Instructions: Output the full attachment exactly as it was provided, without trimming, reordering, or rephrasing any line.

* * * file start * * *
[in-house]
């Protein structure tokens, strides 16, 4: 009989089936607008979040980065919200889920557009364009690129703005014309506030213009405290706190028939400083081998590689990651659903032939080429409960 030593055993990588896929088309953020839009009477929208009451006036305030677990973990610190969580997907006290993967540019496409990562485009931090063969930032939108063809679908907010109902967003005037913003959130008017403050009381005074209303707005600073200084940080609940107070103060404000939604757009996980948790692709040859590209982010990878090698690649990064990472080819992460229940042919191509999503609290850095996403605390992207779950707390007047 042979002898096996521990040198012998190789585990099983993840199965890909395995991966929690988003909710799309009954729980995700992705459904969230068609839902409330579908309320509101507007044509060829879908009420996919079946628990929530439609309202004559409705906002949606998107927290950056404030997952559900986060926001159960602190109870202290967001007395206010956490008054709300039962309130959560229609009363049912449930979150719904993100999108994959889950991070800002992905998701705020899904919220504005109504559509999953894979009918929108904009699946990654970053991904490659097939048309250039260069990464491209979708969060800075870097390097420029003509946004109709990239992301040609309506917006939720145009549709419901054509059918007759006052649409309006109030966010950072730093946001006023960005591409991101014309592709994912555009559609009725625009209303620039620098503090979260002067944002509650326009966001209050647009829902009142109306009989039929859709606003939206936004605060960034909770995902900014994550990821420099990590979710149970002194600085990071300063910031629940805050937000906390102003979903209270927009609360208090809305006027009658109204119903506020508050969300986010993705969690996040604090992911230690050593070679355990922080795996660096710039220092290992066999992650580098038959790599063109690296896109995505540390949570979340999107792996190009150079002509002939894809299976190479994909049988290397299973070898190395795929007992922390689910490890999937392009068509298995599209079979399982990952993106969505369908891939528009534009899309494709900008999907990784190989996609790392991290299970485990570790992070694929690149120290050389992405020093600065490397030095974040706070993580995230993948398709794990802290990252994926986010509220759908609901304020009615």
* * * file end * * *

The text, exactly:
[in-house]
């Protein structure tokens, strides 16, 4: 009989089936607008979040980065919200889920557009364009690129703005014309506030213009405290706190028939400083081998590689990651659903032939080429409960 030593055993990588896929088309953020839009009477929208009451006036305030677990973990610190969580997907006290993967540019496409990562485009931090063969930032939108063809679908907010109902967003005037913003959130008017403050009381005074209303707005600073200084940080609940107070103060404000939604757009996980948790692709040859590209982010990878090698690649990064990472080819992460229940042919191509999503609290850095996403605390992207779950707390007047 042979002898096996521990040198012998190789585990099983993840199965890909395995991966929690988003909710799309009954729980995700992705459904969230068609839902409330579908309320509101507007044509060829879908009420996919079946628990929530439609309202004559409705906002949606998107927290950056404030997952559900986060926001159960602190109870202290967001007395206010956490008054709300039962309130959560229609009363049912449930979150719904993100999108994959889950991070800002992905998701705020899904919220504005109504559509999953894979009918929108904009699946990654970053991904490659097939048309250039260069990464491209979708969060800075870097390097420029003509946004109709990239992301040609309506917006939720145009549709419901054509059918007759006052649409309006109030966010950072730093946001006023960005591409991101014309592709994912555009559609009725625009209303620039620098503090979260002067944002509650326009966001209050647009829902009142109306009989039929859709606003939206936004605060960034909770995902900014994550990821420099990590979710149970002194600085990071300063910031629940805050937000906390102003979903209270927009609360208090809305006027009658109204119903506020508050969300986010993705969690996040604090992911230690050593070679355990922080795996660096710039220092290992066999992650580098038959790599063109690296896109995505540390949570979340999107792996190009150079002509002939894809299976190479994909049988290397299973070898190395795929007992922390689910490890999937392009068509298995599209079979399982990952993106969505369908891939528009534009899309494709900008999907990784190989996609790392991290299970485990570790992070694929690149120290050389992405020093600065490397030095974040706070993580995230993948398709794990802290990252994926986010509220759908609901304020009615």